*                         *                         *

What advice would you give other baseball bloggers hoping to write a book?

Wilker: I don’t know if I’m qualified to give advice. It took me a long time to do anything that led to anything. Like I’ve sort of been saying, I was writing mostly because I’m just compelled to write, and I love to do it. I thought there was a book out there about the baseball cards and my life intersecting, but I didn’t push it in my own mind very hard. I just wanted to explore the material. So I just kind of relaxed and just churned out the blog posts about the cards and just tried to have fun, and a form kind of slowly suggested itself from all those posts.

I guess if I had to put that in the direction of advice, I would just say, if you’re writing a baseball blog, or any kind of blog or doing any kind of writing, try to go where the enjoyment is and maybe the urgency, and just try to go with it, and don’t get too wrapped up in those early stages and any kind of finished product. I know that in my own writing life, I think I’ve probably sabotaged some possible books by just going too quickly by going too quickly toward the idea that I could come up with a finished product instead of just exploring the terrain for awhile.

*                         *                         *

One final question for you: Has there been any word from Yastrzemski or still no word? (Wilker writes in his book of penning an unanswered fan letter to his hero as a child)

Wilker: [laughs] No, no word from Yastrzemski. I did get a great letter from somebody who’d read an article in the Boston Globe about my book, and the writer of the letter was this woman from Worcester, Massachusetts. Her husband had gotten an autograph from Carl Yastrzemski back in, like, 1979, and she was cleaning out some stuff and she found it and sent it to me. So, all these years later, I do get an autograph from Yaz, which is all I wanted. What I describe in the book– I write to him– I wasn’t asking for him to come meet me. So, I got my autograph. There’ve been some really cool kind of connections through the book, and that’s right at the top of the list.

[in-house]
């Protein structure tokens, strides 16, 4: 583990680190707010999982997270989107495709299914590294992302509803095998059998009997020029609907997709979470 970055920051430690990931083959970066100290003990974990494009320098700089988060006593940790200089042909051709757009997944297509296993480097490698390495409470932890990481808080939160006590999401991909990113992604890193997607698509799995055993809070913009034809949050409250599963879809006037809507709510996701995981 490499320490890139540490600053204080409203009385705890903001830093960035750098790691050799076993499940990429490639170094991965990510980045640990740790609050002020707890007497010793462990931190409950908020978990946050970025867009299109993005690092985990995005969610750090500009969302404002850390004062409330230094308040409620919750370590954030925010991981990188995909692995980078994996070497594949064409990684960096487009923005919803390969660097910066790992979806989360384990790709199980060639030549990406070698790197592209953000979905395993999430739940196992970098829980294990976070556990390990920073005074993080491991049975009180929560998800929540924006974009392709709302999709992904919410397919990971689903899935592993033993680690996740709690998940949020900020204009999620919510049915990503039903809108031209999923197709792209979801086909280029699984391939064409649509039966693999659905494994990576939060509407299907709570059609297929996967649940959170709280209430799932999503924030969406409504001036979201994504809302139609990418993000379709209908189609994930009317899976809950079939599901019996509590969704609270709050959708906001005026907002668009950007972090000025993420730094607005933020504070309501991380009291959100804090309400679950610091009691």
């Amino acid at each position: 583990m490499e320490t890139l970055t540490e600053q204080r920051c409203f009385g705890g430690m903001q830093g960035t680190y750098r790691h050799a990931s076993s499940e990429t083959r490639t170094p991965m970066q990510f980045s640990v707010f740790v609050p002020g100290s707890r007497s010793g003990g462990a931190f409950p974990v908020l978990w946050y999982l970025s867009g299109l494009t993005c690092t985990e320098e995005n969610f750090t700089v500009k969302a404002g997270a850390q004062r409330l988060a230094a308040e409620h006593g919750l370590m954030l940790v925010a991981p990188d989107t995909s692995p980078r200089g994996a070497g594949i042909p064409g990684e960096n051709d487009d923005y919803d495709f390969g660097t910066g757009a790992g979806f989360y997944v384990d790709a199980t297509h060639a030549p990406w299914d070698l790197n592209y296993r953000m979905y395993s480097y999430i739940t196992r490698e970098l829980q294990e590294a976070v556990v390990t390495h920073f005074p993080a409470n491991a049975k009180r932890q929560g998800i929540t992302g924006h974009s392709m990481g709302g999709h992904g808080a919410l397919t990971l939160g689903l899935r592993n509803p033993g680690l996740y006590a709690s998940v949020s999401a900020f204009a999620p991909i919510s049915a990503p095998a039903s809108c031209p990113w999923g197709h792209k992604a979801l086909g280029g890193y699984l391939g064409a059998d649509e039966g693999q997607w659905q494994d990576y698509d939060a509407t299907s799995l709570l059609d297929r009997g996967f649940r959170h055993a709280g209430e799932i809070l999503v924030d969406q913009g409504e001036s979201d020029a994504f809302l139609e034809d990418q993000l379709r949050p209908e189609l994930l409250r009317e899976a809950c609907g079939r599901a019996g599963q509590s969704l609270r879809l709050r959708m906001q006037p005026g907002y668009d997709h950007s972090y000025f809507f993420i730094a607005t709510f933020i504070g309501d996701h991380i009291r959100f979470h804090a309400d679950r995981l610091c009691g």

Trying to make sense of arbitration

Late, great baseball union head Marvin Miller once explained that even if the owners thought they lost badly when free agency was granted, what the union really wanted was the right of arbitration. It’s the arbitration process that has driven baseball salaries through the roof much more quickly than free agency.

The legal parameters and procedures attached to the arbitration process would take up far too much time and space for anything less than a book or two, (there have been several books written on this subject). Such discussion would be well outside my realm of expertise and too dry a read for anyone not in the legal profession.

Instead, let’s consider a much more subjective approach—a dissection with a no more than gut level observation. A dissection from a baseball fan and a baseball writers’ casual observation.

Of course, the temptation with such an approach is to degenerate into a rant along the lines of: “He’s a lousy player—why does he make so much money—and why does he deserve a raise?” The arbitration system as it currently stands is not set up in this manner. It is there only to decide between what a player is asking for and what ownership has offered to pay. Nothing else.

This can allow a player to make an outrageous salary demand with the knowledge that should an arbitrator decide that the offer made to the player by the team– usually a raise depending on performance that past season– is insufficient, the player’s demand must be met.

Baseball owners have little or no recourse in dealing with those players who had a less successful or slightly better than unsuccessful season than previously. In the past, it was the players who had little or no recourse. Arbitration has taken the equation from the one extreme, now to another.

It has been suggested by some that the arbitrator should have the authority to choose a figure that he or she feels would be reasonable if neither submission seems fair. This has it’s drawbacks however. The most disagreeable although perhaps the most money saving for ownership would be in losing of  control of the decision on what a player might be worth.  It’s true that arbitration decides what a player will earn that season, but at the very least, owners have had their say with their proposal. Having an independent board decide on a figure other than those submitted by either party might take such control completely away.